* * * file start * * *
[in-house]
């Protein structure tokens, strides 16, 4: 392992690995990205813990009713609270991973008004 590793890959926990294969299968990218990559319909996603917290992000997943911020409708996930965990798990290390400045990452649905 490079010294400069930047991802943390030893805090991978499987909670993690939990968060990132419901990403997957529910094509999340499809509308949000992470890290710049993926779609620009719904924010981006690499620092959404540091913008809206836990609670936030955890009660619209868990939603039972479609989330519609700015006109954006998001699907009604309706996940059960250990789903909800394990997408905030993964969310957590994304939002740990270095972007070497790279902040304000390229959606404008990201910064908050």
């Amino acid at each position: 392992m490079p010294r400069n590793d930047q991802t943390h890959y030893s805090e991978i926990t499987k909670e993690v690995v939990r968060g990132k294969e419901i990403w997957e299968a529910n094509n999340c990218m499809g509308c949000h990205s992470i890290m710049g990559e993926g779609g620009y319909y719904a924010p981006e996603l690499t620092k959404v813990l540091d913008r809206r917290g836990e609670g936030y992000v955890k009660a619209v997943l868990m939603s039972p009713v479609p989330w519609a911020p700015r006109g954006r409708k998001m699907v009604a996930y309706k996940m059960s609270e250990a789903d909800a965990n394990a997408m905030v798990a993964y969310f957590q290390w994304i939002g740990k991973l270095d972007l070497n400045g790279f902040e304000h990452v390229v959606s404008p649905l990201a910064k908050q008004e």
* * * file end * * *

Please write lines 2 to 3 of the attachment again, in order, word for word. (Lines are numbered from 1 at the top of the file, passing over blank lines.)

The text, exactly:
């Protein structure tokens, strides 16, 4: 392992690995990205813990009713609270991973008004 590793890959926990294969299968990218990559319909996603917290992000997943911020409708996930965990798990290390400045990452649905 490079010294400069930047991802943390030893805090991978499987909670993690939990968060990132419901990403997957529910094509999340499809509308949000992470890290710049993926779609620009719904924010981006690499620092959404540091913008809206836990609670936030955890009660619209868990939603039972479609989330519609700015006109954006998001699907009604309706996940059960250990789903909800394990997408905030993964969310957590994304939002740990270095972007070497790279902040304000390229959606404008990201910064908050």
């Amino acid at each position: 392992m490079p010294r400069n590793d930047q991802t943390h890959y030893s805090e991978i926990t499987k909670e993690v690995v939990r968060g990132k294969e419901i990403w997957e299968a529910n094509n999340c990218m499809g509308c949000h990205s992470i890290m710049g990559e993926g779609g620009y319909y719904a924010p981006e996603l690499t620092k959404v813990l540091d913008r809206r917290g836990e609670g936030y992000v955890k009660a619209v997943l868990m939603s039972p009713v479609p989330w519609a911020p700015r006109g954006r409708k998001m699907v009604a996930y309706k996940m059960s609270e250990a789903d909800a965990n394990a997408m905030v798990a993964y969310f957590q290390w994304i939002g740990k991973l270095d972007l070497n400045g790279f902040e304000h990452v390229v959606s404008p649905l990201a910064k908050q008004e």